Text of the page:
There are generally two pathways to become a CPM: attending a special university or direct-entry. Direct-entry midwives learn through an apprenticeship similar to the hand-to-hand education of “granny” midwives that also requires supplemental college coursework. Layla is an advocate for the apprenticeship model as it allows midwives to remain in their communities throughout their education, and it costs significantly less than the sometimes six-figure tuition fees of midwifery universities. Opponents of direct-entry fear that learning from a single preceptor limits the student and puts them in a situation where they’re paying to work or working for free. But midwives like Layla value the ability to learn the practice without leaving their homes, families, and jobs. Of the dozen midwifery schools in the United States, the closest to Alabama is in Gainesville, Florida or Summertown, Tennessee.
Beyond educational styles, beyond fees and regulations, what birth workers are really contending with is the ongoing question of access: When licenses start being issued again to midwives, who will be welcome to practice midwifery and who won’t? And who might lose out, or be left out of the conversation?
Melodi Stone is a doula in Birmingham who got interested in reproductive justice in college.
“It was the ah-ha moment where my work as an organizer, public health education, survivor, and social justice educator came together,” Melodi, who uses the pronouns they and them, told me recently in an online chat. I reached out to Melodi because they’re one of the few people of color active in the predominantly white birth-worker community here in a predominantly Black city. Melodi comes from an activist background and is thinking through approaches to integration—both how to take the practice of midwifery from an underground profession to the mainstream public, and how to include communities of color in that change.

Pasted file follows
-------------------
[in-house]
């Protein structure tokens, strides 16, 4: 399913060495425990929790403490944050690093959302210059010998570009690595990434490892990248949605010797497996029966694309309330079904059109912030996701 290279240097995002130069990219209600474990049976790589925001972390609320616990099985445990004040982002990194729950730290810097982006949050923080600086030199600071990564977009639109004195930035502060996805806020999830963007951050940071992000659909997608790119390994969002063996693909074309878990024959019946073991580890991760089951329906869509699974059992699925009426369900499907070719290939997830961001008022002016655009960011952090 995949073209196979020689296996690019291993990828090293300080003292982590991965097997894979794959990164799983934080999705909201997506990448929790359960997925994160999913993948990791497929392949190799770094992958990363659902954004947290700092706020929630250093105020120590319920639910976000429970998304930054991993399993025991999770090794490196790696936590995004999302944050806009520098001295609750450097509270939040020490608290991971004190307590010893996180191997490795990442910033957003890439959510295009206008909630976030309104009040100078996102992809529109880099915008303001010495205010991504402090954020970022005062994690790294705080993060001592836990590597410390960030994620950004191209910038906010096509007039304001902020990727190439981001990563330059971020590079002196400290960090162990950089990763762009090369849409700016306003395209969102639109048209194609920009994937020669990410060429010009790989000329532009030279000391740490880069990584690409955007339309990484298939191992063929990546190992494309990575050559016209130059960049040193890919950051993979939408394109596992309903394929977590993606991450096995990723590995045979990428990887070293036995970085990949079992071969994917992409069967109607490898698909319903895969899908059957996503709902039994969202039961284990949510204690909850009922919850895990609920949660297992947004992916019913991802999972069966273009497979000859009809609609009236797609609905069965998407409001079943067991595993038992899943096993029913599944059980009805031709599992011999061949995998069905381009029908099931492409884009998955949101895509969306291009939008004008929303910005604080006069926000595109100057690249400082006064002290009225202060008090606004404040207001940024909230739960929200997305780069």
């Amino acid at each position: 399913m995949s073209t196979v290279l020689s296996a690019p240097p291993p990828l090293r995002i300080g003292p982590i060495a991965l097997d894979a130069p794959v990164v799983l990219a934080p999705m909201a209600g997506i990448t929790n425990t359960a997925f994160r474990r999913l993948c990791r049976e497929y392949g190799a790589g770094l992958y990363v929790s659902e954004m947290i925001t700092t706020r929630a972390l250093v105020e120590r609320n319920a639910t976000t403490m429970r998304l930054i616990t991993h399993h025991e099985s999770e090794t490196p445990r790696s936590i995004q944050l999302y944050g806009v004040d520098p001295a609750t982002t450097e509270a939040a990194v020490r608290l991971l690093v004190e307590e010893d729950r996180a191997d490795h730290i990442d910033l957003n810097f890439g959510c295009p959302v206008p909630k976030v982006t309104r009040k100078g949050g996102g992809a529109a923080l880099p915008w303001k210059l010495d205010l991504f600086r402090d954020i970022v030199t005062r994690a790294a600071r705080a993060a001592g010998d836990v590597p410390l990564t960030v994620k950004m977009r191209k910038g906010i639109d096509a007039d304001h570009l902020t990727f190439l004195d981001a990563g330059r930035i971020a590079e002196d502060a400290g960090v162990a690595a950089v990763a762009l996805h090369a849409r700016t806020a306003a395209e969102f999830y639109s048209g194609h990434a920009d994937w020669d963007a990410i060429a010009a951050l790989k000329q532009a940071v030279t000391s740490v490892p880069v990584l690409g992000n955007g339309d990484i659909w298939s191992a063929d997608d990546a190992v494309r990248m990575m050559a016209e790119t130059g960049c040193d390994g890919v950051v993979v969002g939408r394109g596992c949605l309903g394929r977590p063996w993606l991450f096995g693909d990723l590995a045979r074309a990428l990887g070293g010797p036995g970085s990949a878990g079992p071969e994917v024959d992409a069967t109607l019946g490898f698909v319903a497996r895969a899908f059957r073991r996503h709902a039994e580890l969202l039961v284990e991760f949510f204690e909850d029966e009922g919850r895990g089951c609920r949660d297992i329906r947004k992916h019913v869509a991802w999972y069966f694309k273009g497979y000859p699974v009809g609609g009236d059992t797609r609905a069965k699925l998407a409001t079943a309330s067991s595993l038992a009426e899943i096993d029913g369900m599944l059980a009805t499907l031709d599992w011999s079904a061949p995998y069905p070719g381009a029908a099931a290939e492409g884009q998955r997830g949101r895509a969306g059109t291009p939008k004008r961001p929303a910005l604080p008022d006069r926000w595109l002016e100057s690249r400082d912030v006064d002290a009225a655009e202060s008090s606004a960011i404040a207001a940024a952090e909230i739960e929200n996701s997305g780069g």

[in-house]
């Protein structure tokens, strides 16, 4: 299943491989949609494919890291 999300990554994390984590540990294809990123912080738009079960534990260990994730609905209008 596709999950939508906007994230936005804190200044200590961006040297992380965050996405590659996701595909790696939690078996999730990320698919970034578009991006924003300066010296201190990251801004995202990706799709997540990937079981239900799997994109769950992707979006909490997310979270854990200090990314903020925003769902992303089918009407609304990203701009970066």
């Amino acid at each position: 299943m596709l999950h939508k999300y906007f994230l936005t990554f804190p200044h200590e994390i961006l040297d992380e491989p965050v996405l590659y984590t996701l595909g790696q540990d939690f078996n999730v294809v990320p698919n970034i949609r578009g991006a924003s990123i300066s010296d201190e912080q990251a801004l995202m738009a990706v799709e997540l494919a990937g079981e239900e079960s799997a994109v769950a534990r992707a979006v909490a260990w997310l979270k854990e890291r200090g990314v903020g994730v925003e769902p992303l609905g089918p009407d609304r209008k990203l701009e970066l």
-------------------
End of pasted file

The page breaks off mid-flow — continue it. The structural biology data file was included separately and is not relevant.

They’re hoping more white people will join in the necessary work of creating pathways to a solution, not just acknowledging that a racial problem exists. “There honestly needs to be more of professional reparations because white women now have been able to take over this art and turn it into a market, and the people who the model of care originated with in the first place have been denied entry into the profession via social and financial barriers,” Melodi said.
Melodi believes now is the time to do this work, as the professional framework for the state is being laid.
“We need to create a pathway for the people who live in the most underserved communities and the people who have the cultural competence to do the work to gain entry into the profession,” Melodi said. That pathway, they added, should include scholarships, a mentoring network, business network, and a professional association offering technical support to birth workers in those communities.
Melodi looks to Jennie Joseph as a mentor, a Black CPM who lives and works in central Florida, where her integrated model of care, focused on uninsured and low-income families, has had positive effects on low birth weights and premature births in all racial and ethnic groups.
Melodi wants to make programs like that possible in Alabama, “Whether that’s through embracing cooperative economics as a means to operate the birth business, or creating more funding streams for rural Black birth centers, or whether that is through public health advocacy to urge the state to help these small southern Black midwives to reduce maternal mortality, to make the work more effective, to help them conduct their research,” they said. “We need more Jennie Josephs in Alabama.”
For Melodi, the law is just the first step. “Now we need to make sure as this profession opens, that it’s open to everyone.”